To avoid falling into spam traps, it's essential to "cleanse" the email address database. A "clean" database of active clients prevents reputation deterioration (and increases engagement chances).

6) Presence of IP address or domain in blacklists

If an IP address or domain is listed in public blacklists (not a private list owned by one user), emails may be blocked by most email addresses at once.

Notification of being blacklisted typically arrives via email or server response. This can happen due to inactive client addresses, turning their accounts into spam traps. Sending emails to such addresses may lead verification systems to consider you a spammer.

Mail servers may remove a company from a blacklist if it was listed accidentally once. However, repeated listings may result in no removal from the blacklist.

7) Unsubscriptions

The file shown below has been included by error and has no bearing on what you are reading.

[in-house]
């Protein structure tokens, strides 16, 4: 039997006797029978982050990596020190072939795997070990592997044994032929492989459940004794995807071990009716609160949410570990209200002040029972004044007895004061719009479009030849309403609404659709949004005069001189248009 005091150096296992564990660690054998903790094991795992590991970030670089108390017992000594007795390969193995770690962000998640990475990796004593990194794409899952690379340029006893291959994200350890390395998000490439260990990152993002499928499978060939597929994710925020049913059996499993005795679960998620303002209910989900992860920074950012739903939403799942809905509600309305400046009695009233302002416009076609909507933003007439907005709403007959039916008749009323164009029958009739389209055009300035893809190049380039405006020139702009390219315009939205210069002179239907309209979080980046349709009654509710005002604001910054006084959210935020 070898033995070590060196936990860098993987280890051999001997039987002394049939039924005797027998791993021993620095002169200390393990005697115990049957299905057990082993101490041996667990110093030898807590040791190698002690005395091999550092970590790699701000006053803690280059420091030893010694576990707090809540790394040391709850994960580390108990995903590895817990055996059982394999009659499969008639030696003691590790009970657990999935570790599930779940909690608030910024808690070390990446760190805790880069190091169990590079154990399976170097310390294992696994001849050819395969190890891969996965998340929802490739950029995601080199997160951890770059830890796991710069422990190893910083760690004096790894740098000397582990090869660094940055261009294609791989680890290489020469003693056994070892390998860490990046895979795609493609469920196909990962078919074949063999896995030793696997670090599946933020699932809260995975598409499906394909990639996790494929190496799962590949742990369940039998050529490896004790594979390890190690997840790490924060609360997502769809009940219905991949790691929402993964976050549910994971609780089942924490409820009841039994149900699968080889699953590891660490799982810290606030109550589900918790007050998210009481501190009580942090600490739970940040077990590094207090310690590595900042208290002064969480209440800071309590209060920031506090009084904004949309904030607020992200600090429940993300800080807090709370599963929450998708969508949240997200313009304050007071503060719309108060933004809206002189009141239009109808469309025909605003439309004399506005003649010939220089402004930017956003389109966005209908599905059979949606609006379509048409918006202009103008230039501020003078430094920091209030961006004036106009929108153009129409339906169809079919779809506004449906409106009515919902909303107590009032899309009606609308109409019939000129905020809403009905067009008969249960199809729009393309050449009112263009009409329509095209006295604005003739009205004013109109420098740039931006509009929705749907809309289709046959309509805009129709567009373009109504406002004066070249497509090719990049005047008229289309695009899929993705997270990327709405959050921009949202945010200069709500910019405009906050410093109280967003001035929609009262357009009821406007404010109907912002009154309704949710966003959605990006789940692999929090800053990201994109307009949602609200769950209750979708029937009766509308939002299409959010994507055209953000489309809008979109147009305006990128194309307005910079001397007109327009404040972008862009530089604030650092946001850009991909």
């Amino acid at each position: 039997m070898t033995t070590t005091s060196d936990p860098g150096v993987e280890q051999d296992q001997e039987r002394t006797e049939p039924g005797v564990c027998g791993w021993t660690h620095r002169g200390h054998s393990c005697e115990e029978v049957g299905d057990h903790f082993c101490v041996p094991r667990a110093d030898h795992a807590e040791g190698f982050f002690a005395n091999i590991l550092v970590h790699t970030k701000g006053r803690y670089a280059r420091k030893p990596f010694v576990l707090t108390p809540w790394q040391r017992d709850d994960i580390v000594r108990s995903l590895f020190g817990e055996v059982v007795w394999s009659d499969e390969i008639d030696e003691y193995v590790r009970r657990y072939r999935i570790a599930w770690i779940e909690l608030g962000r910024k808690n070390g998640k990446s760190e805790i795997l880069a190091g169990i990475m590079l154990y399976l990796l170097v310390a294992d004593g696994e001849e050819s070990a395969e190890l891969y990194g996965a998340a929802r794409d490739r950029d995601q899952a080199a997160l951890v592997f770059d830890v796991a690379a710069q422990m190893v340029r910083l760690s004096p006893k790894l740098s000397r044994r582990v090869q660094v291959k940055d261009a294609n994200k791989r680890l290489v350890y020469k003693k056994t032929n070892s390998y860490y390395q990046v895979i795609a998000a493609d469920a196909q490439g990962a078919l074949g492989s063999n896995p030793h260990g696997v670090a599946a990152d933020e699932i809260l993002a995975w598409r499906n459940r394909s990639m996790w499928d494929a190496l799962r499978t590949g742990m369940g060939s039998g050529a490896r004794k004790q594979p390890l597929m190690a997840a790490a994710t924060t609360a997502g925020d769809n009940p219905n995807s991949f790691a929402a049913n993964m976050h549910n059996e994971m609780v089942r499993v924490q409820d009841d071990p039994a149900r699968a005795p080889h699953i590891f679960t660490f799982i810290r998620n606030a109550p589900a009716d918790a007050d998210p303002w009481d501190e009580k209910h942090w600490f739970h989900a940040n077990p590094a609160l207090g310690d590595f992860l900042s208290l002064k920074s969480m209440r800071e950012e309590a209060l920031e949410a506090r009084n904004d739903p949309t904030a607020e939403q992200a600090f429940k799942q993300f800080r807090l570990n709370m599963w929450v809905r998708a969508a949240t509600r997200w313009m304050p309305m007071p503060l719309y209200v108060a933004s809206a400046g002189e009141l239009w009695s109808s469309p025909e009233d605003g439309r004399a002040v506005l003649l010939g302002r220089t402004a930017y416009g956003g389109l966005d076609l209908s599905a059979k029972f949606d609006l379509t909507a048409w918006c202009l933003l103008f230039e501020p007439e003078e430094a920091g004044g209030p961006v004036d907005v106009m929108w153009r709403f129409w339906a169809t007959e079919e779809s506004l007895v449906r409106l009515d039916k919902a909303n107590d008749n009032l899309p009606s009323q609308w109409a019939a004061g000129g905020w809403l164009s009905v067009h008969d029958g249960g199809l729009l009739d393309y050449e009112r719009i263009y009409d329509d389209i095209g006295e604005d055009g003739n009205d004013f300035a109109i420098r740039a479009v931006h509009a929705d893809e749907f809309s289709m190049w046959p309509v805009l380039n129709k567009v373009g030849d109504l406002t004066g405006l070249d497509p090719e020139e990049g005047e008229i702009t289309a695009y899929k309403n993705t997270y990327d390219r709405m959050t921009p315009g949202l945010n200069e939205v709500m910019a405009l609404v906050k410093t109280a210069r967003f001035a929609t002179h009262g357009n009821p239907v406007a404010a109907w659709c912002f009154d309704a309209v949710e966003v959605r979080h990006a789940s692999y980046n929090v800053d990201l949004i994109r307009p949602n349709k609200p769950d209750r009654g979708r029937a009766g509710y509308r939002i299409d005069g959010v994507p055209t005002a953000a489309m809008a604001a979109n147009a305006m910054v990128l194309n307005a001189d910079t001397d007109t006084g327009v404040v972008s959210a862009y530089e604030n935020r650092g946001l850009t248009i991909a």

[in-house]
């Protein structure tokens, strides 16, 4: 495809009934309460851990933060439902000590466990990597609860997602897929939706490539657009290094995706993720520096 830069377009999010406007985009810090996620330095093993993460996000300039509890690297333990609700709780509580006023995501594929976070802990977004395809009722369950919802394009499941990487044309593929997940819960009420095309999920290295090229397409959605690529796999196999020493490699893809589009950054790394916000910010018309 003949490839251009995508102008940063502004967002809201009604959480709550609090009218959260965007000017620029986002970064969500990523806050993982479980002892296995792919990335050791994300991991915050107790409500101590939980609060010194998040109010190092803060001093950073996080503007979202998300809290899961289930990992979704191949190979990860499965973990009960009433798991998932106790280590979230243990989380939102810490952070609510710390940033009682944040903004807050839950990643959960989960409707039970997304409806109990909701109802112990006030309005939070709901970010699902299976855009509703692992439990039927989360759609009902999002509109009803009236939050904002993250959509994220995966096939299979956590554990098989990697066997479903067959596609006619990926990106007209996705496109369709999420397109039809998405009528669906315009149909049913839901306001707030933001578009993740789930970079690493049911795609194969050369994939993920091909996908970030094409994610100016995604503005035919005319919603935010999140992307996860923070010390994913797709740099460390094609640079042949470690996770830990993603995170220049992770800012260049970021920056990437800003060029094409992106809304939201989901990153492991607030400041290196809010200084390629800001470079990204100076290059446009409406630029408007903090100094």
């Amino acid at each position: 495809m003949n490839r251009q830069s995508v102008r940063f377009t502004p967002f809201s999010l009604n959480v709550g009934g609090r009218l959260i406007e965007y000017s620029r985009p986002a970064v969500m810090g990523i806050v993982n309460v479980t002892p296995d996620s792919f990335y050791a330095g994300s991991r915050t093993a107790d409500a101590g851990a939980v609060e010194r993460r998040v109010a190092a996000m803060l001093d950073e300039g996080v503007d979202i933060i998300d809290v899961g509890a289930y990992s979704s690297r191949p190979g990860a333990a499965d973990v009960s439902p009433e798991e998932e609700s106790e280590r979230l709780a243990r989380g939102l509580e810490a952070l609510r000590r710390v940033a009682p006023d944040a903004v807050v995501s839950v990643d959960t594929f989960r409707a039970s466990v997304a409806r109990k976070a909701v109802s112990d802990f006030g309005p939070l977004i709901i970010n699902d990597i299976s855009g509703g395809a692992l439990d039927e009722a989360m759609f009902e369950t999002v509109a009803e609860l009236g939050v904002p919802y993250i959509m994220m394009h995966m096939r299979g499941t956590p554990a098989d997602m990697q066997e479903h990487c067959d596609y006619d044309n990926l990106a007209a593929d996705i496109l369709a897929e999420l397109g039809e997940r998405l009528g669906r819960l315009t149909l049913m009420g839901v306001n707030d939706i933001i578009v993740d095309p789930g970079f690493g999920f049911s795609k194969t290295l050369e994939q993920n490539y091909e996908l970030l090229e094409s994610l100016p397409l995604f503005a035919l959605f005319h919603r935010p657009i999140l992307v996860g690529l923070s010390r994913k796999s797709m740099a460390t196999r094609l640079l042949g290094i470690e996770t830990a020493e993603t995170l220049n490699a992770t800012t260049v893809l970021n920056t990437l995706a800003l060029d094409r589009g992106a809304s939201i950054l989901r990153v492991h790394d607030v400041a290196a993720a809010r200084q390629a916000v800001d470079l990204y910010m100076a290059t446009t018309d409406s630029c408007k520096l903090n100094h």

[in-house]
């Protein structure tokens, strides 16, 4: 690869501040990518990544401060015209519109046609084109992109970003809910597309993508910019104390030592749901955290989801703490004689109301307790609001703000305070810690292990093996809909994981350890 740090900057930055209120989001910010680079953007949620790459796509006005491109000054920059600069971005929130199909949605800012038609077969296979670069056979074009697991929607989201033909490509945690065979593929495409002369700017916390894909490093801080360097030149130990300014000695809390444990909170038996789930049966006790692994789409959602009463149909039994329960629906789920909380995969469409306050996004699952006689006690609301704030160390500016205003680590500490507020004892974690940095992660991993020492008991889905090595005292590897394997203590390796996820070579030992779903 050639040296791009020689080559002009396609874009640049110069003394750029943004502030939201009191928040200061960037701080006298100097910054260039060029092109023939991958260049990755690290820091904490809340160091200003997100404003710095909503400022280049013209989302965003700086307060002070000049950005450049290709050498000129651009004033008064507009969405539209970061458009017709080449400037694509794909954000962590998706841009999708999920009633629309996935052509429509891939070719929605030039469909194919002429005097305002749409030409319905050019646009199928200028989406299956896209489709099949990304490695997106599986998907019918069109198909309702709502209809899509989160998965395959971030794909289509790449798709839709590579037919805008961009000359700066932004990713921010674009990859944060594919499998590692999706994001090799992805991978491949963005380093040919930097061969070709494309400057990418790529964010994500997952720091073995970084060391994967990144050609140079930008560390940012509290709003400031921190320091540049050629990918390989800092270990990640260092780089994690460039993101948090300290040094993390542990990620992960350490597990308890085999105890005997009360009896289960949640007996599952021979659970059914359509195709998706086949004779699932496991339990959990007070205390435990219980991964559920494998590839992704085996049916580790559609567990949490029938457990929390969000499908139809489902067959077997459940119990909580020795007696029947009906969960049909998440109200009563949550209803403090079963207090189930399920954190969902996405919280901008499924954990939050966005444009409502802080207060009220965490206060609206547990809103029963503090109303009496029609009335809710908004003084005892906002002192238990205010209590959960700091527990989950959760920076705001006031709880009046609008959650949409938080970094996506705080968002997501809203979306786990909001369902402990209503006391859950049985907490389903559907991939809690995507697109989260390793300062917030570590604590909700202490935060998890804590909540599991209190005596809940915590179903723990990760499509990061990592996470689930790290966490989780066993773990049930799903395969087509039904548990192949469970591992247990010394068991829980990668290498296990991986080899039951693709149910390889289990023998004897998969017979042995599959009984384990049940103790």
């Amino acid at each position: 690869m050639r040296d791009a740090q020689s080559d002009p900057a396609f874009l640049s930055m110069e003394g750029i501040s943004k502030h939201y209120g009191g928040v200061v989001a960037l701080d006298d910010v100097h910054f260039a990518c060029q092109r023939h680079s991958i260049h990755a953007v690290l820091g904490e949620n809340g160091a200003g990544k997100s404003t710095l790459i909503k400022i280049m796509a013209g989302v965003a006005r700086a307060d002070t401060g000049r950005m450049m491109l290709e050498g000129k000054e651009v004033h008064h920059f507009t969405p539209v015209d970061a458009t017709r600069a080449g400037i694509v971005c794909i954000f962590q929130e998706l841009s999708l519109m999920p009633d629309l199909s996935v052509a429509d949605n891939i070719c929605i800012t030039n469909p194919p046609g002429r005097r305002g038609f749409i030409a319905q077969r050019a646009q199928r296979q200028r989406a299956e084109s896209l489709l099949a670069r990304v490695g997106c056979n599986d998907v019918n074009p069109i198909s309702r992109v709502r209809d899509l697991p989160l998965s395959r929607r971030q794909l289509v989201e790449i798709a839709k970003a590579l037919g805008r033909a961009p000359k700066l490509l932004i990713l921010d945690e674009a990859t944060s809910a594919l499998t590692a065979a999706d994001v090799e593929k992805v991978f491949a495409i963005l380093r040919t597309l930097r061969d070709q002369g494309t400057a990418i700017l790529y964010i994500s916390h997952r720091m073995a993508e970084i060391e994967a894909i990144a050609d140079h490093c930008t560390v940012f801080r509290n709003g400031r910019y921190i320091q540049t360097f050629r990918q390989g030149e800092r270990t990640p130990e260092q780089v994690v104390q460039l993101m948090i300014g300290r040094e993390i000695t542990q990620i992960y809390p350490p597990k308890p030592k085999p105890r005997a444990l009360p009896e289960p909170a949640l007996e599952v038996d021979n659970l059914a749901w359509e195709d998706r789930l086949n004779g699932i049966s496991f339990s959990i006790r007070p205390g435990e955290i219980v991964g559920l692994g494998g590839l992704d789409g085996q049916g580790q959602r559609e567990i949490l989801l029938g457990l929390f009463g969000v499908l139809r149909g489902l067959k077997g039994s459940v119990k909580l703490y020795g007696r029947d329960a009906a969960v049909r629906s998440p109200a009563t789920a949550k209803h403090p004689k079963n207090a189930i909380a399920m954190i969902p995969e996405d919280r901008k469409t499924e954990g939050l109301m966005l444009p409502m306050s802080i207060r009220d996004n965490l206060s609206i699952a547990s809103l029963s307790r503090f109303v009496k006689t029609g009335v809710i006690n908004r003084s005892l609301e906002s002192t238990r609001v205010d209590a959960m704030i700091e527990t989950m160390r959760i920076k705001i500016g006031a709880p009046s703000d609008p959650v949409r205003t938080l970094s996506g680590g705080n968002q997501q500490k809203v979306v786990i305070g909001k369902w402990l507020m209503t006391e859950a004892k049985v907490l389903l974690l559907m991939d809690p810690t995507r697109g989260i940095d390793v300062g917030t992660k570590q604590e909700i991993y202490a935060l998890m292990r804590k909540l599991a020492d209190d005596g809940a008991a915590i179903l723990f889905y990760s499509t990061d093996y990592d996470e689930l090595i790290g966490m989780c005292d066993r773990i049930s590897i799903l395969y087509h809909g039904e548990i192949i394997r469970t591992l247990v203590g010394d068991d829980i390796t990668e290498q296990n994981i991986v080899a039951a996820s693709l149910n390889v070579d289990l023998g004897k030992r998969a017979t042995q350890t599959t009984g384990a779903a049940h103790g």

Mass unsubscribes (not only from inactive clients but also from long-standing subscribers) indicate that the email campaign is irritating users. If you notice increased unsubscribing, check the quality of your emails and the presence of spam-like content.

Mail servers monitor user reactions. Unsubscriptions draw their attention and decrease the sender's reputation.

8) Email authentication

Configuring authentication informs mail servers that your domain is reliable and emails come from a verified source, not spammers.

This also protects against domain theft and email forgery. If mail servers detect spam sent from your name, they may decrease your reputation or blacklist your domain.

How to check your reputation

Using reputation checking services allows you to monitor changes and user reactions to content. If you notice that some emails are being forwarded by clients while others are flagged as spam, consider adjusting your campaign strategy.

1. Mail-Tester

Send your email to a random address provided on the page to analyze for spam.

Check domain reputation with Mail-Tester

The spam analysis is done within seconds. Three free checks are available without authentication, and registered users get 20 checks.

Mail-Tester results

2. SenderScore